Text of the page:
Good schools make good communities. Schoharie Central encourages all members of the community to become involved in our school and its future. Please watch this page for frequent updates.
approve 2013-14 school budget
Schoharie Central School District residents approved a
proposal for the 2013-14 school year on
May 21, with 334 voting "yes" and 211 voting "no," a
61.28 percentage of approval.
Voters also approved a bus purchase proposition,
with 325 voting "yes" and 215 voting "no," and a proposition to
renovate the district's bus garage, with 307 "yes" votes and
Three candidates for three open seats on the
Schoharie Board of Education were elected by voters. Marion Jaqueway
received 408 votes, Daniel Guasp received 344 votes and and Terry Burton
received 416 votes.
The school budget, which is 2.88 percent more than the
2012-13 school budget, reflects restoration of certain programs and
services initially considered for reduction. Those changes were made
largely in response to community feedback on local educational
priorities. The budget results
in a $258,644 or 2.88 percent increase in the school tax levy, below the
3.75 percent maximum allowed for the district to secure budget
approval with a simple majority vote of 50 percent plus one.
School tax rates, which are the amount of tax
property owners pay per $1,000 of assessed value, will be determined in
August after the district receives town property assessments and state
In photo, above: Schoharie Clerk of the Board
Rose Wilber (left) and district staff confirm the vote for the 2013-14
budget proposal and propositions on Tuesday evening, May 21.
The school budget process
Developing a budget is an ongoing process, with effort being made
throughout the year toward the goal of providing students with a sound education
that prepares them for career, college and life.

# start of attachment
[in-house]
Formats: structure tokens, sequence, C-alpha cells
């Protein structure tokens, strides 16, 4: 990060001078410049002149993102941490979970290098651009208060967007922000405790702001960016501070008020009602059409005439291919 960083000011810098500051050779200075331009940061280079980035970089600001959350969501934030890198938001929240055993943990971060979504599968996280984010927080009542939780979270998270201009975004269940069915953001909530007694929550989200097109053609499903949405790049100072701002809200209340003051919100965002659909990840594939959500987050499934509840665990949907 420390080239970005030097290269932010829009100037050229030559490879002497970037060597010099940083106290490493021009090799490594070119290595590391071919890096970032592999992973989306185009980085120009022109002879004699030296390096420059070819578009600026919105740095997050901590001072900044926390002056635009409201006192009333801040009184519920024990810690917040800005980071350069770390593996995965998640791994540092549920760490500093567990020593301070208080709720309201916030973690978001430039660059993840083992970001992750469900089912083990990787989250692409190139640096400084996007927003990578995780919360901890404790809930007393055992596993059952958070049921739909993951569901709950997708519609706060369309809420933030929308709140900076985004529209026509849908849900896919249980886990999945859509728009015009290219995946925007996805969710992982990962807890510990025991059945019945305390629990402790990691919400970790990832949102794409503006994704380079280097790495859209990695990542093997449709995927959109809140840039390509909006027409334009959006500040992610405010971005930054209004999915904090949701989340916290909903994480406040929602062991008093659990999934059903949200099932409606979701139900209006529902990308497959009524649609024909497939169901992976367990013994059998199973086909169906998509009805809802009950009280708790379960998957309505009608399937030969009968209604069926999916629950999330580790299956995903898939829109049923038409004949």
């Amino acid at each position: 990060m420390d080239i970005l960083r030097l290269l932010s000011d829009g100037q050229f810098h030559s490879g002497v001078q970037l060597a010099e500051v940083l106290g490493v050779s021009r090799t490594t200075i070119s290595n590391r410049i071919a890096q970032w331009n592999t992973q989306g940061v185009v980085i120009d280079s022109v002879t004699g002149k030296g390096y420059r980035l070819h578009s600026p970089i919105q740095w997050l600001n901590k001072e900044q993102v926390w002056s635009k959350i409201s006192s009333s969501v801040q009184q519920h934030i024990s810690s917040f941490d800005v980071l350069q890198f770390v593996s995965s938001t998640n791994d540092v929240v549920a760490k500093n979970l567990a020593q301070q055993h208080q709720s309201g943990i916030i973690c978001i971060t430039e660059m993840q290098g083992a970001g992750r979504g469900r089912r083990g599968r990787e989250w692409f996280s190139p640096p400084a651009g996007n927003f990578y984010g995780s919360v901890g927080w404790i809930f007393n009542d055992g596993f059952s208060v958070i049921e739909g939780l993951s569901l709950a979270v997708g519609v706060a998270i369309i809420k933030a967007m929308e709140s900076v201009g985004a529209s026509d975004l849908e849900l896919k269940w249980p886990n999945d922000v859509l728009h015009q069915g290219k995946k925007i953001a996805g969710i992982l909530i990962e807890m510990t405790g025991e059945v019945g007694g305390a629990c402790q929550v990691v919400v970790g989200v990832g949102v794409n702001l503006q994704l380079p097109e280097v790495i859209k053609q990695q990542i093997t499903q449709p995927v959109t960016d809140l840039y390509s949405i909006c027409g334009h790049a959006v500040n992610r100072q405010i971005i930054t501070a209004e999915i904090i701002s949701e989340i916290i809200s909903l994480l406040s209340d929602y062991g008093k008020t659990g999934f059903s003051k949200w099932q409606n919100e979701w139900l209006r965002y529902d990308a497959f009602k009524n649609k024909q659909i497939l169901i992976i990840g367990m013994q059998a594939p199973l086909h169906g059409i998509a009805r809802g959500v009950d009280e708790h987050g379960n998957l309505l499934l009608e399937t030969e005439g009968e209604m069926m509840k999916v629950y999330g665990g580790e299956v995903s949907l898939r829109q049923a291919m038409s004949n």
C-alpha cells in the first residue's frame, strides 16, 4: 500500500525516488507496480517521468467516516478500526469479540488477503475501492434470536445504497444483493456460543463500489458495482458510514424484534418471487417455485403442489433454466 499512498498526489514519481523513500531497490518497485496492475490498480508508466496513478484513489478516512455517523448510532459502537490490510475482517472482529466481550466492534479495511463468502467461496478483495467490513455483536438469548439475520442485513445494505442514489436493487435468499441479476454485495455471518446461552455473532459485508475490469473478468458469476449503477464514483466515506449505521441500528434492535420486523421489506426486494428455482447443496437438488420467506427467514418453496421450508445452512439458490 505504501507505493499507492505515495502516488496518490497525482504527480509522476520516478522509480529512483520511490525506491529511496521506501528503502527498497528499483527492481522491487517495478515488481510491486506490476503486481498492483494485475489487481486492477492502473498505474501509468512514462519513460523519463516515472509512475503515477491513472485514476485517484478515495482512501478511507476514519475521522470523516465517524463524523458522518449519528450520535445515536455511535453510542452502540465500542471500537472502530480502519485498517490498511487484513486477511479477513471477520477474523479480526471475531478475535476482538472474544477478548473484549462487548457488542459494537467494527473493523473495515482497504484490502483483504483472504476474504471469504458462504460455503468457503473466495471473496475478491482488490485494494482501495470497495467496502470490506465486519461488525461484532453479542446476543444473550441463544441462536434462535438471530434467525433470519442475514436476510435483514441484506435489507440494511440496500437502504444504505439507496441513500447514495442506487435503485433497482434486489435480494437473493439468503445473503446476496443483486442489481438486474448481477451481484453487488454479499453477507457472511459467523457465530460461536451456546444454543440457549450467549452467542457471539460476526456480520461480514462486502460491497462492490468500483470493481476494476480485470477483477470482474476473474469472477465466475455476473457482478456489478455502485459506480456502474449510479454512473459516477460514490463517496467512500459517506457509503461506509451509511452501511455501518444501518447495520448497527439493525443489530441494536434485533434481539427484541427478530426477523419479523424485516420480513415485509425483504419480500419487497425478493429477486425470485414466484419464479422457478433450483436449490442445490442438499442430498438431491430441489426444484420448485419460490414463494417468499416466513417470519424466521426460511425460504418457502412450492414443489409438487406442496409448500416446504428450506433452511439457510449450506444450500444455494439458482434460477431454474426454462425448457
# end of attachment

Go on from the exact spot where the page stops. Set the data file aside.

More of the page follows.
involves many community members prior to the eventual adoption of a
budget by the Schoharie Board of Education and presented for a vote by district
residents. Participation benefits more than
students, teachers and staff, because good schools make good
Schoharie Central is ever mindful of
challenges facing our region, including the uncertainties of funding for
schools and municipalities, a tumultuous economy, and the continued
personal, financial and community pressures resulting from tropical storms Irene and Lee.
What's the story behind the tax levy limit?
Many are confused by the continued use of the
terminology "Tax Cap" as presented by the media and some officials in
state government. Schools refer to the concept as a "Tax Levy Limit," but
it's really a voter threshold. Click on the link to see a very short
video that explains what the tax levy limit is:
WATCH THE VIDEO.
Budget newsletter available online, in print
The May 2013 Budget Edition newsletter for the Schoharie Central
School District is available for download by clicking
here. The newsletter provides detailed information
about the proposed 2013-14 school budget adopted by the Schoharie
Board of Education on April 23 and which will be voted upon on May